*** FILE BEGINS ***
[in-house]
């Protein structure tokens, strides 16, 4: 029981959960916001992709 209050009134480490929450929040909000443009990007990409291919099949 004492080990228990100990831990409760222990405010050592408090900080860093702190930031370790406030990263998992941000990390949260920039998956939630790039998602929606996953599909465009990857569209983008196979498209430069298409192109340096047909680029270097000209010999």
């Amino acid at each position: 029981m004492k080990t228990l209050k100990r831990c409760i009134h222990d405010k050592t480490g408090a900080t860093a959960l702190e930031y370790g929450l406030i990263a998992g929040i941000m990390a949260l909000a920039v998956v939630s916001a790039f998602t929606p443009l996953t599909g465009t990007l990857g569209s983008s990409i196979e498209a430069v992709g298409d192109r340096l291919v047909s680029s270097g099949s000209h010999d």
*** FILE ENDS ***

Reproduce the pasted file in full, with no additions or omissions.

[in-house]
């Protein structure tokens, strides 16, 4: 029981959960916001992709 209050009134480490929450929040909000443009990007990409291919099949 004492080990228990100990831990409760222990405010050592408090900080860093702190930031370790406030990263998992941000990390949260920039998956939630790039998602929606996953599909465009990857569209983008196979498209430069298409192109340096047909680029270097000209010999």
């Amino acid at each position: 029981m004492k080990t228990l209050k100990r831990c409760i009134h222990d405010k050592t480490g408090a900080t860093a959960l702190e930031y370790g929450l406030i990263a998992g929040i941000m990390a949260l909000a920039v998956v939630s916001a790039f998602t929606p443009l996953t599909g465009t990007l990857g569209s983008s990409i196979e498209a430069v992709g298409d192109r340096l291919v047909s680029s270097g099949s000209h010999d």